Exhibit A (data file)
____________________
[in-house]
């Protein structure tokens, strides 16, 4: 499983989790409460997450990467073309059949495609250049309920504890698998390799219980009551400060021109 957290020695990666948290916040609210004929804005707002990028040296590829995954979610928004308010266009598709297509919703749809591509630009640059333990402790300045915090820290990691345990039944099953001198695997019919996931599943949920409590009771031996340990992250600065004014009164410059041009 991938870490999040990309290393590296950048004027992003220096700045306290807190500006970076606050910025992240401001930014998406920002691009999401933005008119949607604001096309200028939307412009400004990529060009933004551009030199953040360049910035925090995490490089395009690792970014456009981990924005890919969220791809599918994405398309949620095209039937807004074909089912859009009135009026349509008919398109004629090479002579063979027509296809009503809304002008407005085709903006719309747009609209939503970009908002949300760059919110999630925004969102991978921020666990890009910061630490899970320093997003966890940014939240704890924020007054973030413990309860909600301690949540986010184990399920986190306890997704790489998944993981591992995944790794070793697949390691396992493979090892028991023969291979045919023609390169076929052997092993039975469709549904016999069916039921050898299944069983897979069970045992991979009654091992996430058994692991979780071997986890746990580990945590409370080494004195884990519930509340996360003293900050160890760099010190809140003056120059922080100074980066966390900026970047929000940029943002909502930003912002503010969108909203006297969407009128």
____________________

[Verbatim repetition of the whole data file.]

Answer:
[in-house]
């Protein structure tokens, strides 16, 4: 499983989790409460997450990467073309059949495609250049309920504890698998390799219980009551400060021109 957290020695990666948290916040609210004929804005707002990028040296590829995954979610928004308010266009598709297509919703749809591509630009640059333990402790300045915090820290990691345990039944099953001198695997019919996931599943949920409590009771031996340990992250600065004014009164410059041009 991938870490999040990309290393590296950048004027992003220096700045306290807190500006970076606050910025992240401001930014998406920002691009999401933005008119949607604001096309200028939307412009400004990529060009933004551009030199953040360049910035925090995490490089395009690792970014456009981990924005890919969220791809599918994405398309949620095209039937807004074909089912859009009135009026349509008919398109004629090479002579063979027509296809009503809304002008407005085709903006719309747009609209939503970009908002949300760059919110999630925004969102991978921020666990890009910061630490899970320093997003966890940014939240704890924020007054973030413990309860909600301690949540986010184990399920986190306890997704790489998944993981591992995944790794070793697949390691396992493979090892028991023969291979045919023609390169076929052997092993039975469709549904016999069916039921050898299944069983897979069970045992991979009654091992996430058994692991979780071997986890746990580990945590409370080494004195884990519930509340996360003293900050160890760099010190809140003056120059922080100074980066966390900026970047929000940029943002909502930003912002503010969108909203006297969407009128």